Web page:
Hackers reveal cryptocurrency privacy loopholes

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Besides being an exciting new vessel for making money, anonymity is a part of what makes cryptocurrency so attractive.

The ability to transact online in the absence of a central bank has been a major draw to privacy-savvy crypto adopters since Bitcoin’s inception in 2009. However, the general statement claiming that crypto -coins will keep you hidden online has a few holes.

Hackers use very complex methods to roll back transaction data to identify the original spender, using a method called “dusting”.

What the heck is dust, I can hear you ask.

The total amount of bitcoin in circulation is increasing day by day as miners around the world join the game. With a single coin valued at around $ 49,300 at the time of writing this article, the number of divisible units used to represent bitcoin increases.

Tiny values ​​of these units, or “Satoshis” (named after the illusory inventor of the world’s first crypto), can build up deep in people’s crypto wallets out of the blue.

The amounts are often so small that people hardly notice.

This is because the minimum unit of bitcoin, 0.00000001 BTC, is currently worth around $ 0.0005, making it almost impossible to trace. Some online wallets even hide small balances, the total amount of which is negligible.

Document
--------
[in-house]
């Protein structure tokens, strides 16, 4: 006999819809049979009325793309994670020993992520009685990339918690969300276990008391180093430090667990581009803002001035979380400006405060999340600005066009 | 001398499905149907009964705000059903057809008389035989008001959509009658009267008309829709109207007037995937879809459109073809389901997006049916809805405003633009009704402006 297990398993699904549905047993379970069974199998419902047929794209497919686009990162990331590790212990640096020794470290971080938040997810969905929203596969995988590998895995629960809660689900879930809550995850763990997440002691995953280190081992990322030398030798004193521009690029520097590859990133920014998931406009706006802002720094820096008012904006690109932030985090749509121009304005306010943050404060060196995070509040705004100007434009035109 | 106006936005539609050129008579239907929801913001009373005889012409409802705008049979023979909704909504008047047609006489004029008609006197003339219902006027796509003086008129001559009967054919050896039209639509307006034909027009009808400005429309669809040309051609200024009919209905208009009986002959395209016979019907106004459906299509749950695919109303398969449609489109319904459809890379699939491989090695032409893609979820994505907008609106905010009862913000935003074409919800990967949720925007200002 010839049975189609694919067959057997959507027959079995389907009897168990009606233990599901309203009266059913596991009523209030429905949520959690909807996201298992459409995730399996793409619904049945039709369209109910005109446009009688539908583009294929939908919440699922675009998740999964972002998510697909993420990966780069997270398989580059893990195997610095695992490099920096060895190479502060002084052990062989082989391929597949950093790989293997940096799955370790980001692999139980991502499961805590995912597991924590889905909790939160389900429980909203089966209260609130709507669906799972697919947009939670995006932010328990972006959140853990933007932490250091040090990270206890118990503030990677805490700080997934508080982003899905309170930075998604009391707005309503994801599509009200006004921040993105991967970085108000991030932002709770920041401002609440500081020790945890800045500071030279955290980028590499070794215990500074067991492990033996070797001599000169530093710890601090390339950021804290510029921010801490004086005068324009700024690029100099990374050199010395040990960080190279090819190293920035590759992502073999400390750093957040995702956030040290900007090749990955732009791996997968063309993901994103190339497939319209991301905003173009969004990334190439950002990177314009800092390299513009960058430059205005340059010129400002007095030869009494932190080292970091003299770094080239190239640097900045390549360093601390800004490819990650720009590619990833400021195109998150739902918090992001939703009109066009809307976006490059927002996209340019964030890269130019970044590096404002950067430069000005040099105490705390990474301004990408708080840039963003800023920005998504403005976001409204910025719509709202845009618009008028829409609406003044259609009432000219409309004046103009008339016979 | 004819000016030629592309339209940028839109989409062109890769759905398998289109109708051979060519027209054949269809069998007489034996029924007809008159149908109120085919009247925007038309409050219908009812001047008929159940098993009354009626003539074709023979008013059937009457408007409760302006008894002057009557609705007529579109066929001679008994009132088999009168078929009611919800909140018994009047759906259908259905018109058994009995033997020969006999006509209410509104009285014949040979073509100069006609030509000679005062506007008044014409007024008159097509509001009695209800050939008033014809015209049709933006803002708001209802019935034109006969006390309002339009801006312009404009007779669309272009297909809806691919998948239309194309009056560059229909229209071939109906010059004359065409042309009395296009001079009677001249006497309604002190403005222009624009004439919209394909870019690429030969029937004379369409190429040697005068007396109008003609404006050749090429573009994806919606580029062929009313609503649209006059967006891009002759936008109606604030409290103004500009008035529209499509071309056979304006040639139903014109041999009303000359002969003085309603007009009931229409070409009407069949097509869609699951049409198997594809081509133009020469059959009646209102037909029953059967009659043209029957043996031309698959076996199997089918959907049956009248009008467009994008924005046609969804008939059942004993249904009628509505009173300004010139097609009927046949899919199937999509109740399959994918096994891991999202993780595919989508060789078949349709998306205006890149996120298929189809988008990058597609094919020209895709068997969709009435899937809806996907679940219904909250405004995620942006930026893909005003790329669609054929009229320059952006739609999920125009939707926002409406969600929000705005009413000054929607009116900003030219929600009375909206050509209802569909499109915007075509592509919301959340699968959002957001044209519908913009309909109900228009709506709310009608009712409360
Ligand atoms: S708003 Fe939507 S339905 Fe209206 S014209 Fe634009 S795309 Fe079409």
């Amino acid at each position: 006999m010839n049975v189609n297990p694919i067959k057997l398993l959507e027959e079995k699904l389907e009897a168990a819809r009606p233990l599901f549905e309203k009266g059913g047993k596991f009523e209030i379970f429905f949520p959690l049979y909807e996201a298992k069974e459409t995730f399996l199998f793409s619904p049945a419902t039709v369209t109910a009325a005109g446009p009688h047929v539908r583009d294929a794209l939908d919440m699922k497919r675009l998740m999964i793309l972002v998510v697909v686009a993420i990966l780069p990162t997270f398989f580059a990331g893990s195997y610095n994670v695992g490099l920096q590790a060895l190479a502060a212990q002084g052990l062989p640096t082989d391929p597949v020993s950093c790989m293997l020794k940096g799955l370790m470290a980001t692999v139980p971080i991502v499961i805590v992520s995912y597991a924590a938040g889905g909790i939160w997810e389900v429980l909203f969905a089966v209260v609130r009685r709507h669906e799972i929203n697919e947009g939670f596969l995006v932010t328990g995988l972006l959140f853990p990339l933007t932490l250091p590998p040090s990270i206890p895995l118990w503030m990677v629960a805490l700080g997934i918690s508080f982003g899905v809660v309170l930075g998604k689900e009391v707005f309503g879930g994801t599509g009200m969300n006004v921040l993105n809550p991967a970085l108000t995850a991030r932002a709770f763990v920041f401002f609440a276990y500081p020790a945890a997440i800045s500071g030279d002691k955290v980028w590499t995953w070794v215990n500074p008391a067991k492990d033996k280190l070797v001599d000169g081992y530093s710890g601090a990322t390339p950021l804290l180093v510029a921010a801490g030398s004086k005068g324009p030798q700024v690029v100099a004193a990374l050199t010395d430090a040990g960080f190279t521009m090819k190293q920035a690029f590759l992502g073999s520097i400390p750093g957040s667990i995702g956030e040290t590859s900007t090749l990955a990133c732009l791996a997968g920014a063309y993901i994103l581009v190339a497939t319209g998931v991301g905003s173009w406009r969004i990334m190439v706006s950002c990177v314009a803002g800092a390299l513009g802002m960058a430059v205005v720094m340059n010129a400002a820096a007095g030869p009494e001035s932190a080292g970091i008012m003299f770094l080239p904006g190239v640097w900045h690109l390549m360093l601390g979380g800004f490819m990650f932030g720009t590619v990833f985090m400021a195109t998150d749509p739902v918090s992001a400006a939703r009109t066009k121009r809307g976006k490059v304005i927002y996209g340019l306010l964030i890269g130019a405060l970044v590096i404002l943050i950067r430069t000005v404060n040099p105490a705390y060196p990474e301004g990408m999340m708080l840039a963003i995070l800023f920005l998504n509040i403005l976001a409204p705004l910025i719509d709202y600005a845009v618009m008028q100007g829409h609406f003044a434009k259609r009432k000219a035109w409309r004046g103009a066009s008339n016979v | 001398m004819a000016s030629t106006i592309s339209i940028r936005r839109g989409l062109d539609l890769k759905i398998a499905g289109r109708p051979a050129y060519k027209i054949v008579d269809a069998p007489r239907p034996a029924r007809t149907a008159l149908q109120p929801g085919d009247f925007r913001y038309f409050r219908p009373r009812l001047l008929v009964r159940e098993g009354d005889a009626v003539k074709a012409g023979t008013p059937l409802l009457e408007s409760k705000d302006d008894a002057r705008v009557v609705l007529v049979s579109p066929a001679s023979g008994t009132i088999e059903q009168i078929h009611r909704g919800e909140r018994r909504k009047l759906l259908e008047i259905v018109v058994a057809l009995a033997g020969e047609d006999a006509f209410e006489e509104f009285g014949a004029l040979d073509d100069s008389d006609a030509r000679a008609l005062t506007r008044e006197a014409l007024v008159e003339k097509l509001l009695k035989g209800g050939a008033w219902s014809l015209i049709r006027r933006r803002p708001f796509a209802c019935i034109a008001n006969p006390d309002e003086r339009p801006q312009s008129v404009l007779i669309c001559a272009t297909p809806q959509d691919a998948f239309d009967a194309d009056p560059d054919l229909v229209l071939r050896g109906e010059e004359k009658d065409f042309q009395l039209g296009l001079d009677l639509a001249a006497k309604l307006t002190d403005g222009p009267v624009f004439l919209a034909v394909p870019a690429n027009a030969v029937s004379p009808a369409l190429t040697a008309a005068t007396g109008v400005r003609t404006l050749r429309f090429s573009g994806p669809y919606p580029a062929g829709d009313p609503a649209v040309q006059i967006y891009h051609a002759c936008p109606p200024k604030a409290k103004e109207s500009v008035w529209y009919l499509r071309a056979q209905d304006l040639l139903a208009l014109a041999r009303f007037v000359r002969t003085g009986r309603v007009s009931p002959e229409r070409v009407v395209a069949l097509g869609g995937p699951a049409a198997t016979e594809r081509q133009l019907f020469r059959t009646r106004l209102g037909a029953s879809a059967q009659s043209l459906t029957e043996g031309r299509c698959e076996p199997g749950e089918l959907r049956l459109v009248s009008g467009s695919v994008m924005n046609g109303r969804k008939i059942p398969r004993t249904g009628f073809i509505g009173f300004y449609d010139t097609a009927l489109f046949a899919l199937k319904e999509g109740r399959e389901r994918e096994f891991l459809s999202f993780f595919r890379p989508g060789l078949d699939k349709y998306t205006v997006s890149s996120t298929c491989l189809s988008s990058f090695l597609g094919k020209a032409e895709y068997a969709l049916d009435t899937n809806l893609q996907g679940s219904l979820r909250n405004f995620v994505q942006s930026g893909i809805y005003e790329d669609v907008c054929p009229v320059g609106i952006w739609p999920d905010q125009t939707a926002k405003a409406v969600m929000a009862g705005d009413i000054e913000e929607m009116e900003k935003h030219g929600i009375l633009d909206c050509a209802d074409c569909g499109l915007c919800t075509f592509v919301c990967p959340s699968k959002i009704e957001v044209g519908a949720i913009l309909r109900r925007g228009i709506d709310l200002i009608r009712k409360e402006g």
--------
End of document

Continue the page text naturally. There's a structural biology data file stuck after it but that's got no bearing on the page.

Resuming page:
But hackers have seen the value of “dust” build up across the world, using the particular phenomenon to compromise the privacy of a number of crypto users by sending small amounts of digital currency into wallets and by finding the transaction on the blockchain.

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Blockchain technology is the basis of cryptocurrency, storing market activity on a large network of computers, which allows bitcoin and other cryptocurrencies to function without the need for a central authority.

When a user performs a transaction, a unique code called a public key is generated and saved on the blockchain, rather than their personal information.

By linking the transaction to the blockchain, hackers are effectively able to track past spending information for specific wallets.

Wallet provider Samurai Wallet first reported dust attacks in 2018, warning customers to be on the lookout for small amounts of crypto thrown into their wallets.

“If you’ve recently received a very small amount of BTC in your wallet unexpectedly, you may be the target of a ‘dust attack’ designed to de-anonymize you by linking your entries together,” the official SamuraiWallet account tweeted. . “Samurai users can mark this as ‘Don’t spend’ to nip the attack in the bud.”

“To spot one, a dust transaction usually has one address on the sender’s side and hundreds or thousands of addresses on the other with the same little traces,” Crypto News Explain.

While the overall threat to the privacy of regular crypto users seems slim at this point, the dust phenomenon has revealed a very real hole in the claim that cryptocurrencies are 100% private.

The bottom line is that if you are up to something really bad with your cryptocurrency, there is always a possibility that you are linked to your actions online.

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